An early account of Francois Gouraud’s daguerreotype exhibition in New York City. There is no mention of Gouraud in the article, but there are enough clues to verify that its his exhibit that the writer is talking about.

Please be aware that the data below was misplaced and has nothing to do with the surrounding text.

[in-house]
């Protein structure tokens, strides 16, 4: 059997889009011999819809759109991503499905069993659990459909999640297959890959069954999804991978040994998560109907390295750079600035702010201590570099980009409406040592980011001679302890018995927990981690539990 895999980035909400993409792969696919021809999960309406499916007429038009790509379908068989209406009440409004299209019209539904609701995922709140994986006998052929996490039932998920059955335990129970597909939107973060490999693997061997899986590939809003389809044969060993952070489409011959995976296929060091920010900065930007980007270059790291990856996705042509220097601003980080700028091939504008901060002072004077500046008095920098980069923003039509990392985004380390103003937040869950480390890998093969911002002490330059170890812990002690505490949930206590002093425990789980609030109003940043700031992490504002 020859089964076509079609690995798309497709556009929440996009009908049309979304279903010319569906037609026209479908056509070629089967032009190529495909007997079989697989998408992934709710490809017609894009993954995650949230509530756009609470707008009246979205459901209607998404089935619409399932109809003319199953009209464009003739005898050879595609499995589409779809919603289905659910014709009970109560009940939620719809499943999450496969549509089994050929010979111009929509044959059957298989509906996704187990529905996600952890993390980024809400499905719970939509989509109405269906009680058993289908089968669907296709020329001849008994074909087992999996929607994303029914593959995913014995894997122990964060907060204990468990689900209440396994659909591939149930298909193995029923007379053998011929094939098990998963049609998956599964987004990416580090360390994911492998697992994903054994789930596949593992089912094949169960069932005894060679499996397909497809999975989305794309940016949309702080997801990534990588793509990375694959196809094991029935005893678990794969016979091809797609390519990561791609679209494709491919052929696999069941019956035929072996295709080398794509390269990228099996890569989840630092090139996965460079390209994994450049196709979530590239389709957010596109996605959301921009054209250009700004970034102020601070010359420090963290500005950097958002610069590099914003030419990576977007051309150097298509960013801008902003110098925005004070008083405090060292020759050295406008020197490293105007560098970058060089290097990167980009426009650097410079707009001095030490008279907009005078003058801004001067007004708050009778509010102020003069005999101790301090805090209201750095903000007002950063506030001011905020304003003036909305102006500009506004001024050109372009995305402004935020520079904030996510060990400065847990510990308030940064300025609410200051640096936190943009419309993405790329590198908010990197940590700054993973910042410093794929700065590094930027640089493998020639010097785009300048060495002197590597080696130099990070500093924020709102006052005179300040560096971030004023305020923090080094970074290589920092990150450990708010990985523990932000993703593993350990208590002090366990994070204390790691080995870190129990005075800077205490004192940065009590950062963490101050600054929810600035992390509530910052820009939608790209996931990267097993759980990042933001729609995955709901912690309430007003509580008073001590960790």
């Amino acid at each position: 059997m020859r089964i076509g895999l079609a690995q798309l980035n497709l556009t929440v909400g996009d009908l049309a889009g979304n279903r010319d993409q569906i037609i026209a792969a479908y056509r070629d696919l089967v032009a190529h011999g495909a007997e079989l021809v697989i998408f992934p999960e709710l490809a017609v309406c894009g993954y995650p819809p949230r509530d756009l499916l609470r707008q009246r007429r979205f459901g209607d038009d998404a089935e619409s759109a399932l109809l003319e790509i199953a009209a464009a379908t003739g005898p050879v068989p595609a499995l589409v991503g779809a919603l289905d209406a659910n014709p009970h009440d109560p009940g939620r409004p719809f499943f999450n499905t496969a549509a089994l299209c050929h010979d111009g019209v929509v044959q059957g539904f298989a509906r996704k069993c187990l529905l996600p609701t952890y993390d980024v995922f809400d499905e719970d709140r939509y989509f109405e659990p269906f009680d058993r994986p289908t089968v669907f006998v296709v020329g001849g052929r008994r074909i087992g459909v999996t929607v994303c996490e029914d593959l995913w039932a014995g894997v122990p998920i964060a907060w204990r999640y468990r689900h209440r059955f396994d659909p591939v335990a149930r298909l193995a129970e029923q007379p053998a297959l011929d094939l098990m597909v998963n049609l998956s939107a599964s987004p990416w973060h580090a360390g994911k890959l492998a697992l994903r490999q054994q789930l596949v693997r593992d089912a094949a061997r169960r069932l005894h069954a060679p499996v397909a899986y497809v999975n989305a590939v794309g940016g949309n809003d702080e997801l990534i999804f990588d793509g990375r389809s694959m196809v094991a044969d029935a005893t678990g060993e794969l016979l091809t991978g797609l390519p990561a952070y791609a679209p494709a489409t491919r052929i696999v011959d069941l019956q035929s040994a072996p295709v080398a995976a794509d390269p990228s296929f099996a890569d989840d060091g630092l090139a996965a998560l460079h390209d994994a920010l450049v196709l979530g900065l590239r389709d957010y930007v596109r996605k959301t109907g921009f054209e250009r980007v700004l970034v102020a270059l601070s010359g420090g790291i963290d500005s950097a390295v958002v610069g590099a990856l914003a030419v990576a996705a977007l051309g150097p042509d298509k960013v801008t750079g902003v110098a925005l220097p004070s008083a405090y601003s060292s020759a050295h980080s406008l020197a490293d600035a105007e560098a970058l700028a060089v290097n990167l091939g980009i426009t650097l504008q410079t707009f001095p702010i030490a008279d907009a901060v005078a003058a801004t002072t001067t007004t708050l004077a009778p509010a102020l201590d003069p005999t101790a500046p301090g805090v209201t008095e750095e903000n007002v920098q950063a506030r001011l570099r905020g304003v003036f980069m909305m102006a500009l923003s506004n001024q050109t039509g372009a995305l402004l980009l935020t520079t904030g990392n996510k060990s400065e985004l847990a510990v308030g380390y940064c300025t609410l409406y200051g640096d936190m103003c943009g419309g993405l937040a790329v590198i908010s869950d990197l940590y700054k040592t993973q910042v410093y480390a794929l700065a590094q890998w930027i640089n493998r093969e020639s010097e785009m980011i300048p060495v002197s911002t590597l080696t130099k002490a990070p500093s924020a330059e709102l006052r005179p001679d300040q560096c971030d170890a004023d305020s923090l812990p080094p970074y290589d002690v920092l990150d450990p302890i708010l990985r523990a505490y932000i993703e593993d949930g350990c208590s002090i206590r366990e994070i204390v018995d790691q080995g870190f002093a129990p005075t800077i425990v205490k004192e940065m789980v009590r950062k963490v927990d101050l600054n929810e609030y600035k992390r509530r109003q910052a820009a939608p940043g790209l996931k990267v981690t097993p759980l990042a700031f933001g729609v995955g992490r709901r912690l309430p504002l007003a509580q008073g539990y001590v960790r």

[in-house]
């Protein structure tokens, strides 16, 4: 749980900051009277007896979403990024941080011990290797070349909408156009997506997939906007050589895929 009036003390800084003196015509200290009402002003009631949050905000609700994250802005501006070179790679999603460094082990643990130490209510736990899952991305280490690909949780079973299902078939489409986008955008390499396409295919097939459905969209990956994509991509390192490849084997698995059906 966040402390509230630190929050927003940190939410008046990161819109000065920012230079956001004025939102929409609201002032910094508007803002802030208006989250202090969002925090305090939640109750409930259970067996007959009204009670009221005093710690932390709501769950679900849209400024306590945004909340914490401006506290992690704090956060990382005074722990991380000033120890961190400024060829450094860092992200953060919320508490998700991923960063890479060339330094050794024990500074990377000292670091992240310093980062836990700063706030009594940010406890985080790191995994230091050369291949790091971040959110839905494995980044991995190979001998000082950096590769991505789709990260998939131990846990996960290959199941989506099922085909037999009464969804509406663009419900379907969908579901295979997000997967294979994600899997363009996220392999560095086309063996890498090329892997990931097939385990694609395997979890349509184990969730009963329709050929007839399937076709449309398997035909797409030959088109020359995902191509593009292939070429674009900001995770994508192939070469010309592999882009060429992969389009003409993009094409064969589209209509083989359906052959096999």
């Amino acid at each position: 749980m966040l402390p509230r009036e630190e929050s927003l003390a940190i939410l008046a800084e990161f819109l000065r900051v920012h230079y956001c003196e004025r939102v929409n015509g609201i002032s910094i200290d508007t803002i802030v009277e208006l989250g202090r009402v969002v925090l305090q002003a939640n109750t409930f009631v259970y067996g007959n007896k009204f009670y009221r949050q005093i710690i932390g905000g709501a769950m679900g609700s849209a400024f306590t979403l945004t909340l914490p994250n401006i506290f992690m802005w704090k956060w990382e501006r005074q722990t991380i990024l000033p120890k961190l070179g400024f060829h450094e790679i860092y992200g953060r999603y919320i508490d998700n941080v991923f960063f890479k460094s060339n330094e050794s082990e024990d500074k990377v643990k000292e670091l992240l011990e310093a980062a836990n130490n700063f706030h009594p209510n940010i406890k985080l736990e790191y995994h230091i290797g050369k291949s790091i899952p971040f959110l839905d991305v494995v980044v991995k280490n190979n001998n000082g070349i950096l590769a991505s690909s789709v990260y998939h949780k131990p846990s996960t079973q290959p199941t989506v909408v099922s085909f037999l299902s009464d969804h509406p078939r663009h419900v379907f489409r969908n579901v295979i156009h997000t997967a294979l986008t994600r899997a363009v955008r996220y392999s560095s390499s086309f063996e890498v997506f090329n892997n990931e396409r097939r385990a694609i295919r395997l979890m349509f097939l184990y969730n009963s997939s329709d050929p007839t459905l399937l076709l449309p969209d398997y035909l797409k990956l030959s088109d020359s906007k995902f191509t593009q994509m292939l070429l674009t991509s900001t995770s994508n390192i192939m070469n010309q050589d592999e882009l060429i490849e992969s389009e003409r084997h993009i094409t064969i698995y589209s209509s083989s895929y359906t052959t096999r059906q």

Recorded on February 1, 1840 in the Maumee City Express (Maumee City, Ohio.) The following account of that wonderful invention by which the vestal Nature is wiled from her seat, and made to become the painter of her own fair form; by which Art is constrained to leap from her pedestal and lay herself on canvass, without the intervention of the painters skill; and even the frowning thunder-clouds of Heaven are forced into the hardness, and made to draw—their own portraits, however un-pallette-able it may be to them, is from the Providence Journal. The exhibition spoken of is in Chamber’s-street, New York.